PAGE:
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Preparing to Learn about OTP [02.13.2017]

In the last episode, you were provided an exercise to create a Reverse Polish Notation Calculator process. Today we'll look at a solution, as well as some readings to prepare to learn more about OTP. Let's get started.

Exercise Solution

It's good to go through the exercise piece by piece and test-drive the solution. When you first pull down the rpn repo, tagged before this episode and run the tests, you'll find that none pass of course. We can focus on the first test:

  test "starts with an empty stack" do
    {:ok, pid} = Rpn.start
    assert Rpn.peek(pid) == []
  end

This says that if we evaluate the peek function with our process id as an argument, we should get back an empty list. Let's implement that, with a public function to send the message and a case statement for the process receive block:

defmodule Rpn do
  def start do
    {:ok, spawn(__MODULE__, :loop, [[]])}
  end

  def loop(stack) do
    receive do
      # We'll receive a message from another process, with a ref, and the atom
      # `peek`. We will then send back a 2-tuple containing the ref they sent
      # and the value of our stack.
      {from, ref, :peek} ->
        send(from, {ref, stack})
        loop(stack)
    end
  end

  # We'll provide a function that makes it easy to send the message the loop is
  # waiting for and then enters a receive loop of its own, awaiting a reply. The
  # reason we make these unique references, by the way, is because anyone could
  # send us a message at any time, and if it matched the pattern we were looking
  # for we would accept it - this way we only match the message we're hoping to
  # get back.
  def peek(pid) do
    ref = make_ref()
    send(pid, {self(), ref, :peek})
    # Once we receive the value, we just return it.
    receive do
      {^ref, val} -> val
    end
  end
  # ...
end

That's enough code to make the first test pass. Let's move on to the second test:

  test "pushing onto the stack" do
    {:ok, pid} = Rpn.start
    Rpn.push(pid, 5)
    assert Rpn.peek(pid) == [5]
    Rpn.push(pid, 1)
    assert Rpn.peek(pid) == [1, 5]
  end

This test says we can push items onto the stack and see them there. It's easy enough to make this work - we just accept a push message that includes a value, and put it into our internal state:

defmodule Rpn do
  # ...
  def loop(stack) do
    receive do
      # ...
      # When someone pushes a value, we just create a new list with that value
      # at the front of it and loop.
      {:push, val} ->
        loop([val | stack])
    end
  end
  # ...
  # And we make it easy to push a new value.
  def push(pid, val) do
    send(pid, {:push, val})
  end
end

Alright, so now we have two tests passing. Next, we need to support adding:

  test "adding" do
    {:ok, pid} = Rpn.start
    Rpn.push(pid, 5)
    Rpn.push(pid, 1)
    Rpn.push(pid, :+)
    assert Rpn.peek(pid) == [6]
  end

When we get to the point that we push the :+ onto the stack, we have two numbers already. We just need to pull them off the stack and push the result of adding them together back onto the stack.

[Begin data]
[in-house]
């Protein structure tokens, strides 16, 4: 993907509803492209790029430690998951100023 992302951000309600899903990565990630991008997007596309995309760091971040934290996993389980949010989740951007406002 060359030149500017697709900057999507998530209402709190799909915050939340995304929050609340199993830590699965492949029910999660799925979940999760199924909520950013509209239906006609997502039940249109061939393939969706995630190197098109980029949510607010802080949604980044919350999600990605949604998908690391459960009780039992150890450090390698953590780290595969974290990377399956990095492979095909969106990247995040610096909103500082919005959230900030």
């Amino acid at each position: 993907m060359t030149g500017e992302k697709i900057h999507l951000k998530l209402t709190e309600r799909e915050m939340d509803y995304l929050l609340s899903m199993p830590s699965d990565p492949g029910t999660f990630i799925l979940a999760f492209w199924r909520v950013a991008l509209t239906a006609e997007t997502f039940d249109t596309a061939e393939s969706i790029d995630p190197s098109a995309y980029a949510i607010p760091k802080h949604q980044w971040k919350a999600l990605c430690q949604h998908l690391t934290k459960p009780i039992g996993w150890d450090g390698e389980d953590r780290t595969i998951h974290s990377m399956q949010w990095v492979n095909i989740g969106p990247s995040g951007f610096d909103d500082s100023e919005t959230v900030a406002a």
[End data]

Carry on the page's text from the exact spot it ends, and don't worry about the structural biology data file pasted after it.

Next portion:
We'll handle the atom + as a value higher up in our receive block, so that it takes precedence. When the value is :+, we pattern match out the top two items from the stack, add them together, and push the result onto the stack in their place. Note that their order is reversed here - second, then first. That's important when you get to an operator that cares about ordering.

  def loop(stack) do
    receive do
      # ...
      {:push, :+} ->
        [second | [first | rest]] = stack
        loop([first + second | rest])

      {:push, val} ->
        loop([val | stack])
    end
  end

From here, implementing subtraction and multiplication is easy:

  def loop(stack) do
    receive do
      # ...
      {:push, :-} ->
        [second | [first | rest]] = stack
        loop([first - second | rest])

      {:push, :x} ->
        [second | [first | rest]] = stack
        loop([first * second | rest])

      {:push, val} ->
        loop([val | stack])
    end
  end

And with that, the whole test suite passes. There are definitely other ways you could have implemented it, but this is how I'd go about it. You can find my full solution here. You'll note that I didn't implement division - that's because no tests called for it! :)

Preparatory Readings

This week we'll be looking at OTP in depth. OTP stands for Open Telecom Platform, which is a collection of middleware and libraries in Erlang. We'll cover the most prominent parts of OTP:

  • GenServer
    • This is a generic server process. It formalizes some of the things we've done til now to talk to processes, as well as adds support for supervision, which is how Elixir and Erlang programs achieve their high availability. It also provides facilities for tracing and error reporting that bare processes don't have.
  • Supervisor
    • A supervisor supervises other processes - its children. Supervisors define your application's hierarchy and they are the backbone of fault-tolerance within OTP.
  • GenStateMachine
    • The standard library from Erlang provides gen_statem, which is a state machine behaviour. We'll use the GenStateMachine package for state machines, as it yields a better experience in Elixir.

Resources